By John Ortega, PGA Assistant Golf Professional at Costa Mesa Country Club
Recently in my teaching, especially when giving a short game lesson, I’ve had great success helping people hit better shots when I describe needed adjustments in terms of right and left, push and pull.
First let me discuss right and left. I have noticed that many players have poor coordination and strength in their lead side. The mere suggestion of focusing on the left hand, arm and shoulder and their potential involvement in playing shots has not only shown immediate improvement- it has prompted the comment “I’ve never heard that before”. When the left side is emphasized to those players lacking left side involvement I’ve found that their clubheads bottom out more efficiently with less dig, causing shallower divots. The left shoulder rises into impact as a result of a number of influences. This creates a vertical influence and an extension effect.
A method that seems to reveal off-hand dexterity is to have a golfer perform left-hand only or right hand release(take the hand off) before impact drills. The majority of golfers I’ve tested perform poorly at this task. Working on improving left-hand only or right-hand off before impact helps that avid golfer immensely.
Right-hand only is also helpful, but for different reasons. Many players that are David Leadbetter trained perform this exercise. I’ve also heard Bill Harmon at a SCPGA Teaching Summit recommend a right-hand only practice for those players who are stubbing or blading their pitch shots. It seems to me that this exercise breeds a degree of patience when it comes to straightening the right arm just prior to and past impact into the follow-through. Pushing too hard or too soon results in poor contact.
Next let me discuss push and pull. When working on my game with Gregg McHatton a few years ago, we discussed a definition in “The Golfing Machine” regarding the right and left-side.
He said that that passage aways bothered him. He went on to say that “the definition of push is to move away from a center. The definition of pull is to more toward a center”.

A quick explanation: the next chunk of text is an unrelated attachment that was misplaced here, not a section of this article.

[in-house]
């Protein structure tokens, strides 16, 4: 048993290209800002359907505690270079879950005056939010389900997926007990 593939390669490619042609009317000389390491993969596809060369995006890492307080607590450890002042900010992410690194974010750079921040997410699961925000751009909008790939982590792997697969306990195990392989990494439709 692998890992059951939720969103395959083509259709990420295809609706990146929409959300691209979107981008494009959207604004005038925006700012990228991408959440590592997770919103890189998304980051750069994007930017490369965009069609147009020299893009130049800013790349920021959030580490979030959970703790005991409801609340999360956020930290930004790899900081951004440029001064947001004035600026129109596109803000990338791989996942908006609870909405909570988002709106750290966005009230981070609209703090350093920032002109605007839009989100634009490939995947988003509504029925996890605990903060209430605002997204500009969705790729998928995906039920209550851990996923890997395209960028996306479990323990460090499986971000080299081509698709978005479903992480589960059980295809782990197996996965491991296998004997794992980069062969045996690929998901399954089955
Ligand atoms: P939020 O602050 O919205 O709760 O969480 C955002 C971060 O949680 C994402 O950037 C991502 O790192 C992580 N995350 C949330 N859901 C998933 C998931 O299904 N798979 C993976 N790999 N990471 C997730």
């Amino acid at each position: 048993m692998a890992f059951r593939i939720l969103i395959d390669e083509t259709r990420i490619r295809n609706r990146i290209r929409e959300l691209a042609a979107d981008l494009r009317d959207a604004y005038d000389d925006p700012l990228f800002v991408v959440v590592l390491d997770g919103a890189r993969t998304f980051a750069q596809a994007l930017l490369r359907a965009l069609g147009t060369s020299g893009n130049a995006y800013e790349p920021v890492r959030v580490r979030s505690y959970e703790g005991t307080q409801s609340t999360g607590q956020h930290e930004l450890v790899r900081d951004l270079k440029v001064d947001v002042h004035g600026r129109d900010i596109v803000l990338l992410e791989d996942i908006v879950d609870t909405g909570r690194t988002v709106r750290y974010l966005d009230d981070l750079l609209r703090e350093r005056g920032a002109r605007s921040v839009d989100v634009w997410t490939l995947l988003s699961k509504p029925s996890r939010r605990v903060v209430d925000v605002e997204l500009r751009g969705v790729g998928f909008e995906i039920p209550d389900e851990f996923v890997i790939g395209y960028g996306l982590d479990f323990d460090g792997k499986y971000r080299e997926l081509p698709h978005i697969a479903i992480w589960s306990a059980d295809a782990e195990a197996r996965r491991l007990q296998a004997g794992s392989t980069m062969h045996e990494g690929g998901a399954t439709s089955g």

In my experience I have encouraged more pull effect in the stroke than I have emphasized push. But I have had a few players that over-dragged the handle (not letting the club arc and release naturally through the impact zone), particularly related to pitching and putting. And players that are deficient in pull effect tend to line up the lead arm and club shaft too soon prior to impact.
Certainly these are concepts that have been around awhile and are seemingly simple. But they have seemed to have lost favor in modern golf instruction. They are more of a ‘macro’ concept in terms of movement potential and force. As an instructor, your knowledge of the various ways that each of these principles should be communicated with an individual golfer requires a fair amount of discussion, consideration, and work experience so you become more adept in their use.
Though I do my best to keep abreast of the current ideas in teaching, the ‘old school’ golf pros that I was mentored by seemed to offer more advice in these terms than much of today’s popular instruction. As PGA professional instructors, don’t we owe it to our students to be versed in multiple concepts that contribute to their improvement? Keeping up with the old and the new, the push and the pull, will help golfers to thrive.
Your thoughts are appreciated and welcome.
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